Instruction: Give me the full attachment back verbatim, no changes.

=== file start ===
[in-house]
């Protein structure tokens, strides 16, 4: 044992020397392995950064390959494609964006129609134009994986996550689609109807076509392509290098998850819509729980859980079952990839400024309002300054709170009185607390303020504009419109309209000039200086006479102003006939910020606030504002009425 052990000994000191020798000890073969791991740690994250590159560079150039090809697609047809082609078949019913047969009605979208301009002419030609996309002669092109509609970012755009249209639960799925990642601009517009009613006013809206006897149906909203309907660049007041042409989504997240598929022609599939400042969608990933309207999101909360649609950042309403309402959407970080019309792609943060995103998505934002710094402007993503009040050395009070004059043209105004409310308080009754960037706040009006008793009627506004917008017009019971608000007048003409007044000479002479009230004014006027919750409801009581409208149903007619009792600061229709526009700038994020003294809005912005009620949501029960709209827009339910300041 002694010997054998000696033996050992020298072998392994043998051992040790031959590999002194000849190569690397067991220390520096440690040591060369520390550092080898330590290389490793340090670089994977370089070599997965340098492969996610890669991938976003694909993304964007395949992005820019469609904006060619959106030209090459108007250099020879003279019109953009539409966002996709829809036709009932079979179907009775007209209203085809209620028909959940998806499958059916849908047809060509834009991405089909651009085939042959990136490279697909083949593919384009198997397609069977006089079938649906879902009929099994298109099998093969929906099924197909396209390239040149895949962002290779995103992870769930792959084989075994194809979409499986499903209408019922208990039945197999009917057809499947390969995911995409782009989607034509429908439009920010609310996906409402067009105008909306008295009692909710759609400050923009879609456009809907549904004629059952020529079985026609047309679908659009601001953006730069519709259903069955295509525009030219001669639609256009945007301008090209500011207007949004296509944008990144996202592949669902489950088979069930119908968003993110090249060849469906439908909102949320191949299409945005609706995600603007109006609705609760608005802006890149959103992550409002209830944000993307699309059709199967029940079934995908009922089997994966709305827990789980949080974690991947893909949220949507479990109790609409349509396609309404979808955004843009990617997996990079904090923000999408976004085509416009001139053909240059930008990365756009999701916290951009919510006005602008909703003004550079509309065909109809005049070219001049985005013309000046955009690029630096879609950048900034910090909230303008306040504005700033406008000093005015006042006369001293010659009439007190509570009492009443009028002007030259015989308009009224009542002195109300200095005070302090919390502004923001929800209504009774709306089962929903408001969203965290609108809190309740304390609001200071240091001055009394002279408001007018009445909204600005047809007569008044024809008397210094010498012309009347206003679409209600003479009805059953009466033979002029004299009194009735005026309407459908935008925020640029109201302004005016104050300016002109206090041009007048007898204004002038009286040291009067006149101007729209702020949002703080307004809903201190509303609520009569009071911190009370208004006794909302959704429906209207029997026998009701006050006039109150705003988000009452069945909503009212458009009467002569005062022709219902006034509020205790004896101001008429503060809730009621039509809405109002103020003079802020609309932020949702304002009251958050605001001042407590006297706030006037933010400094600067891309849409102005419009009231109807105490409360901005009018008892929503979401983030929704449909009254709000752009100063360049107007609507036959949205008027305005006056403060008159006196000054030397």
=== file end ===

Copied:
[in-house]
């Protein structure tokens, strides 16, 4: 044992020397392995950064390959494609964006129609134009994986996550689609109807076509392509290098998850819509729980859980079952990839400024309002300054709170009185607390303020504009419109309209000039200086006479102003006939910020606030504002009425 052990000994000191020798000890073969791991740690994250590159560079150039090809697609047809082609078949019913047969009605979208301009002419030609996309002669092109509609970012755009249209639960799925990642601009517009009613006013809206006897149906909203309907660049007041042409989504997240598929022609599939400042969608990933309207999101909360649609950042309403309402959407970080019309792609943060995103998505934002710094402007993503009040050395009070004059043209105004409310308080009754960037706040009006008793009627506004917008017009019971608000007048003409007044000479002479009230004014006027919750409801009581409208149903007619009792600061229709526009700038994020003294809005912005009620949501029960709209827009339910300041 002694010997054998000696033996050992020298072998392994043998051992040790031959590999002194000849190569690397067991220390520096440690040591060369520390550092080898330590290389490793340090670089994977370089070599997965340098492969996610890669991938976003694909993304964007395949992005820019469609904006060619959106030209090459108007250099020879003279019109953009539409966002996709829809036709009932079979179907009775007209209203085809209620028909959940998806499958059916849908047809060509834009991405089909651009085939042959990136490279697909083949593919384009198997397609069977006089079938649906879902009929099994298109099998093969929906099924197909396209390239040149895949962002290779995103992870769930792959084989075994194809979409499986499903209408019922208990039945197999009917057809499947390969995911995409782009989607034509429908439009920010609310996906409402067009105008909306008295009692909710759609400050923009879609456009809907549904004629059952020529079985026609047309679908659009601001953006730069519709259903069955295509525009030219001669639609256009945007301008090209500011207007949004296509944008990144996202592949669902489950088979069930119908968003993110090249060849469906439908909102949320191949299409945005609706995600603007109006609705609760608005802006890149959103992550409002209830944000993307699309059709199967029940079934995908009922089997994966709305827990789980949080974690991947893909949220949507479990109790609409349509396609309404979808955004843009990617997996990079904090923000999408976004085509416009001139053909240059930008990365756009999701916290951009919510006005602008909703003004550079509309065909109809005049070219001049985005013309000046955009690029630096879609950048900034910090909230303008306040504005700033406008000093005015006042006369001293010659009439007190509570009492009443009028002007030259015989308009009224009542002195109300200095005070302090919390502004923001929800209504009774709306089962929903408001969203965290609108809190309740304390609001200071240091001055009394002279408001007018009445909204600005047809007569008044024809008397210094010498012309009347206003679409209600003479009805059953009466033979002029004299009194009735005026309407459908935008925020640029109201302004005016104050300016002109206090041009007048007898204004002038009286040291009067006149101007729209702020949002703080307004809903201190509303609520009569009071911190009370208004006794909302959704429906209207029997026998009701006050006039109150705003988000009452069945909503009212458009009467002569005062022709219902006034509020205790004896101001008429503060809730009621039509809405109002103020003079802020609309932020949702304002009251958050605001001042407590006297706030006037933010400094600067891309849409102005419009009231109807105490409360901005009018008892929503979401983030929704449909009254709000752009100063360049107007609507036959949205008027305005006056403060008159006196000054030397």